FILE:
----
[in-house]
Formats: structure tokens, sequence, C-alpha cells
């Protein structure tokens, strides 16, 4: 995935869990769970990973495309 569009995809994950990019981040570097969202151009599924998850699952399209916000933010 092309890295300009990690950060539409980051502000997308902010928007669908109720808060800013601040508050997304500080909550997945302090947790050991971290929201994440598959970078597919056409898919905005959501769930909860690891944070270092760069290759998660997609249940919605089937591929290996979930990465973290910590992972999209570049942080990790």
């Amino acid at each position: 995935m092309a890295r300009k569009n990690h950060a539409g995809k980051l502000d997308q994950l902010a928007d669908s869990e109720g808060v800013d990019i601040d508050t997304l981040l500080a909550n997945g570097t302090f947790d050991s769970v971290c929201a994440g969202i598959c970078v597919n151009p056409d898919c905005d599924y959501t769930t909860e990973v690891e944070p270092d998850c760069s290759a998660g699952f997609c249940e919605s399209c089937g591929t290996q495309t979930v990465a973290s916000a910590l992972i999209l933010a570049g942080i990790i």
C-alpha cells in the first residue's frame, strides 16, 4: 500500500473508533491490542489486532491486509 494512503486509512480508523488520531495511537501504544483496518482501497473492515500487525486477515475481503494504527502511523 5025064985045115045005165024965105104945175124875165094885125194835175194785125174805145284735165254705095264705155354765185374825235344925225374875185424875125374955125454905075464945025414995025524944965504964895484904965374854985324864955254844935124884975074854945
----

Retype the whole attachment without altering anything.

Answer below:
[in-house]
Formats: structure tokens, sequence, C-alpha cells
């Protein structure tokens, strides 16, 4: 995935869990769970990973495309 569009995809994950990019981040570097969202151009599924998850699952399209916000933010 092309890295300009990690950060539409980051502000997308902010928007669908109720808060800013601040508050997304500080909550997945302090947790050991971290929201994440598959970078597919056409898919905005959501769930909860690891944070270092760069290759998660997609249940919605089937591929290996979930990465973290910590992972999209570049942080990790």
């Amino acid at each position: 995935m092309a890295r300009k569009n990690h950060a539409g995809k980051l502000d997308q994950l902010a928007d669908s869990e109720g808060v800013d990019i601040d508050t997304l981040l500080a909550n997945g570097t302090f947790d050991s769970v971290c929201a994440g969202i598959c970078v597919n151009p056409d898919c905005d599924y959501t769930t909860e990973v690891e944070p270092d998850c760069s290759a998660g699952f997609c249940e919605s399209c089937g591929t290996q495309t979930v990465a973290s916000a910590l992972i999209l933010a570049g942080i990790i």
C-alpha cells in the first residue's frame, strides 16, 4: 500500500473508533491490542489486532491486509 494512503486509512480508523488520531495511537501504544483496518482501497473492515500487525486477515475481503494504527502511523 5025064985045115045005165024965105104945175124875165094885125194835175194785125174805145284735165254705095264705155354765185374825235344925225374875185424875125374955125454905075464945025414995025524944965504964895484904965374854985324864955254844935124884975074854945